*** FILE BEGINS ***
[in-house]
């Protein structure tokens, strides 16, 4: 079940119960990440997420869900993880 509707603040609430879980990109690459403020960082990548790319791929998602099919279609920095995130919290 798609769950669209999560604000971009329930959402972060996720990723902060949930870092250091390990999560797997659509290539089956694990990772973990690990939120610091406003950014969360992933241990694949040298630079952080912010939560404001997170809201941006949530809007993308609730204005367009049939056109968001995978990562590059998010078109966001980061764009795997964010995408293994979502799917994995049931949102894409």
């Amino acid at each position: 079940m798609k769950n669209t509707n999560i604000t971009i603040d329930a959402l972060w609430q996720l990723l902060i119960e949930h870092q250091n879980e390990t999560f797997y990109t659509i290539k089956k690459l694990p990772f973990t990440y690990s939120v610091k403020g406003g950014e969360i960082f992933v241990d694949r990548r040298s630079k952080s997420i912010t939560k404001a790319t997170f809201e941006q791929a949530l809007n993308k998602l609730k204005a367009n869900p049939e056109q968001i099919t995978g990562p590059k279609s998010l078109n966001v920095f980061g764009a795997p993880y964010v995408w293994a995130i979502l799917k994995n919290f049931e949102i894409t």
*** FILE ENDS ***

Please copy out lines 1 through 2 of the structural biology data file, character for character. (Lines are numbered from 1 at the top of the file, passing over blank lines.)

[in-house]
């Protein structure tokens, strides 16, 4: 079940119960990440997420869900993880 509707603040609430879980990109690459403020960082990548790319791929998602099919279609920095995130919290 798609769950669209999560604000971009329930959402972060996720990723902060949930870092250091390990999560797997659509290539089956694990990772973990690990939120610091406003950014969360992933241990694949040298630079952080912010939560404001997170809201941006949530809007993308609730204005367009049939056109968001995978990562590059998010078109966001980061764009795997964010995408293994979502799917994995049931949102894409």